Snorkeling is one of my favorite things to do in Hawaii and I recommend it to anyone who loves the ocean. If you have health conditions do ask your doctor if snorkeling is advised for you.
This guide is meant to give you an insiders view on making the most of your snorkel adventures on Maui while staying safe and respecting nature.
Snorkeling when done properly, is a super fun activity that will make memories that last a lifetime. I’m out in the water ogling the sea life every chance I get when the conditions are right for it. Also how cool is it to swim with sea turtles?!
The Hawaiian word for the green sea turtle is ‘honu’ (ho-new).
🚨 Please never touch, approach stalk or otherwise harass a sea turtles. They are a protected endangered species and even what you might think is innocent curiosity could endanger the animal. More info on sea turtles in this post.
If a guided tour is more your style or you are totally new to snorkeling, check out one of the many snorkel boat tours on Maui. You’ll have a crew keeping an eye on ya plus all of the necessary gear and instruction. I’m a fan of Trilogy Excursions myself. Great crew, excellent safety and yummy food.
Preparation & Equipment
Gear: You will need, at minimum, a mask and a snorkel. I recommend fins as well even if you are a good swimmer. Fins give you much more power and maneuverability in the water. Unless you plan to snorkel every day, renting your gear makes a lot of sense. Most of the rental shops provide you with info on snorkel spots as well as a bottle of de-fog for your mask (something you’ll be happy to have later).
A quick note on the full face masks: I’m not a fan and the jury is out on whether they are actually all that safe.
If you aren’t a strong swimmer, get a float belt from one of the rental shops.
What to Wear: Your swim suit! But keep in mind that being in the water magnifies the sun’s effects so take as much precaution to protect your skin as if you would be laying out on the beach. I recommend a long sleeved rash guard.
Sunscreen: As of January 1, 2021 all sunscreens with coral harming sunscreens are banned. Be good to the reefs and your skin just go with all mineral sunscreen with (non-nano) Zinc and/or Titanium (not Titanium dioxide). It might leave a light whitish-bluish cast on your skin but this goes away in a few mins.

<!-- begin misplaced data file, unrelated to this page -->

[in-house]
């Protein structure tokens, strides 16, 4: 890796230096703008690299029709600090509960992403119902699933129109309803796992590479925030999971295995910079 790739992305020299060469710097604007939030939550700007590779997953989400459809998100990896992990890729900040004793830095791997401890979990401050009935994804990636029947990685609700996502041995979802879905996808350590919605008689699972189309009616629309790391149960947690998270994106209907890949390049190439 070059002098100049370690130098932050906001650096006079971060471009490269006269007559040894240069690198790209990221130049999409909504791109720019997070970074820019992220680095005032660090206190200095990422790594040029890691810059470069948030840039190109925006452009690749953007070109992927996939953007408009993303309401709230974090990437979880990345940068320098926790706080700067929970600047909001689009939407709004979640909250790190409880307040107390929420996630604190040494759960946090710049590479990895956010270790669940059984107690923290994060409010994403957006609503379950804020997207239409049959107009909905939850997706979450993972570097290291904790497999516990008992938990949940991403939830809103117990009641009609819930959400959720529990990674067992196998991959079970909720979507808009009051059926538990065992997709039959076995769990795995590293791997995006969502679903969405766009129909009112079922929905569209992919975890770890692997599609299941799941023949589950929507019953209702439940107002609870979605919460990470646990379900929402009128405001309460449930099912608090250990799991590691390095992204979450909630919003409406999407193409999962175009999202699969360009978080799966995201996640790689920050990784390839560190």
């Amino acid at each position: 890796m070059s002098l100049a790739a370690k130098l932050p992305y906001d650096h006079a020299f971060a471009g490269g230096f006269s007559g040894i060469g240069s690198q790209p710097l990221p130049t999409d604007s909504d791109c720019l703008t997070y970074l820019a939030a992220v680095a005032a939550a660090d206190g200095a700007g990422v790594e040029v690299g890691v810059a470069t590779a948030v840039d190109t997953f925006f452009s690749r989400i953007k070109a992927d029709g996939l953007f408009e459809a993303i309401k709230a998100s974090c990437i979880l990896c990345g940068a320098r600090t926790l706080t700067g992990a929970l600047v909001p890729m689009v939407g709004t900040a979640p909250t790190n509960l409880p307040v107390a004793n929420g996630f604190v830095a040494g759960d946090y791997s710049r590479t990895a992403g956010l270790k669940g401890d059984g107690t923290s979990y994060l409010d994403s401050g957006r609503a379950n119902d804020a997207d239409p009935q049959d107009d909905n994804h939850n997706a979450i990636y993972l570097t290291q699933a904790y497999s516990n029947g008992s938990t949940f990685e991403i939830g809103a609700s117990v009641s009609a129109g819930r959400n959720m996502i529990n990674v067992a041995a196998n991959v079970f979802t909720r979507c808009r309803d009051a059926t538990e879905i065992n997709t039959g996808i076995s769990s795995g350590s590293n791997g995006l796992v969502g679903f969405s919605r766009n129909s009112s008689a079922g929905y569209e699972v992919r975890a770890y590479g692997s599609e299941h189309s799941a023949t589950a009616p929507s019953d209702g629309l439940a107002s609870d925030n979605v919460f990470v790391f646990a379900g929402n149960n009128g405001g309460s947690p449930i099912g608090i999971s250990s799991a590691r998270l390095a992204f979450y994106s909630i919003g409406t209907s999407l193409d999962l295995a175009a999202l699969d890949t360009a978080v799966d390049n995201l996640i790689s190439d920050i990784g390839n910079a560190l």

Best brands for reef friendly sunscreen:
- Red Gecko
- Mama Kuleana
- Raw Love
When & Where To Go Snorkeling
Where: Maui has 3 regions that are good for snorkeling. Definitely, check the daily Maui Snorkel Report before picking a place to adventure. You’ll get a much better idea of where the safest / clearest place to go that day. I personally don’t go out if they score is 6 or below. Way better to be safe than sorry as ocean conditions can change fast and the old rule of “when in doubt, don’t go out” is 100% true.
- North West – Honolua Bay, Napili Bay, Kapalua Bay
- Near Ka’anapali – Black Rock & Kahekili aka Airport Beach
- South – Kamaole II & III (has lifeguards), North Keawakapu near the Mana Kai resort, Ulua Beach, White Rock Beach (north & south ends), Maluaka Beach (north end), Makena Landing, Ahihi Kinau aka Dumps (not the best place for beginners)
When: When to go snorkeling is as important as where. You will want to go snorkeling in the morning. Sun and calm waters are a must. Shorebreak invariably picks up in the afternoon and the water can often be clearest on a sunny morning. I aim to be in the water by 8am if I can.
Pro Tips for Everyone
Please take precautions when going out into the ocean. Check out this safety guide before you get to Maui. It breaks my heart to know visitors get hurt or worse because they assume ocean activities are safe. This is not Disneyland – the ocean is wild and not the natural habitat for most of us humans.
- Never ever go snorkeling alone. Always go with a buddy and stay in sight distance of each other.
- A sizable shorebreak (breaking waves) can be dangerous and also mucks up the visibility. If the waves make you nervous, don’t go out. Likewise if no one else is in the water, take that as a sign to stay on shore.
- Do be aware of the way the tide is going or if there is a rip tide as you can be easily pulled out to sea or into the rocks. If you are being pulled out to sea, swim diagonally to the shore a little rather than fighting the tide.
- Don’t touch the coral, fishes or other sea life.
- Eels are bitey when disturbed.
- Be mindful of your fins when swimming over reefs as it’s easy to do damage to the coral ecosystem when your legs a lot longer in fins.
- 🦈 Don’t go snorkeling (or swimming) during or after a rainstorm because: 1) high levels of bacteria from run-off water and 2) mucky water means you won’t see much and sharks have been known to like mucky water because it’s easier to catch prey that can’t see them coming.
- Do breathe normally making sure you are getting plenty of air in and out of your lungs.
- Do take it easy and don’t swim farther out than your comfort zone. Save time and energy to get back to shore safely.
- Do be mindful of jellyfish and spiky urchins. Although somewhat rare, they can be ouchy.
Be Safe & Have Fun
Hopefully, my caution hasn’t scared you off the activity. 🙂 Snorkeling can be so much fun and relaxing too. The reefs around Maui have so many different kinds of fish and sea life. Over the years I’ve been able to observe and swim with Hawaiian sea turtles (called Honu in Hawaiian), manta rays, dolphins, octopus, spotted eagle rays, eels and SO many different types of fish. During whale season you can actually hear whale song while snorkeling. I never get tired of going out to see what I can see in the sea.
Questions or Ideas? Hit me up in the comments or send me an email. RevJulienne@gmail.com
Photos from some of my snorkel adventures around Maui & Lana’i
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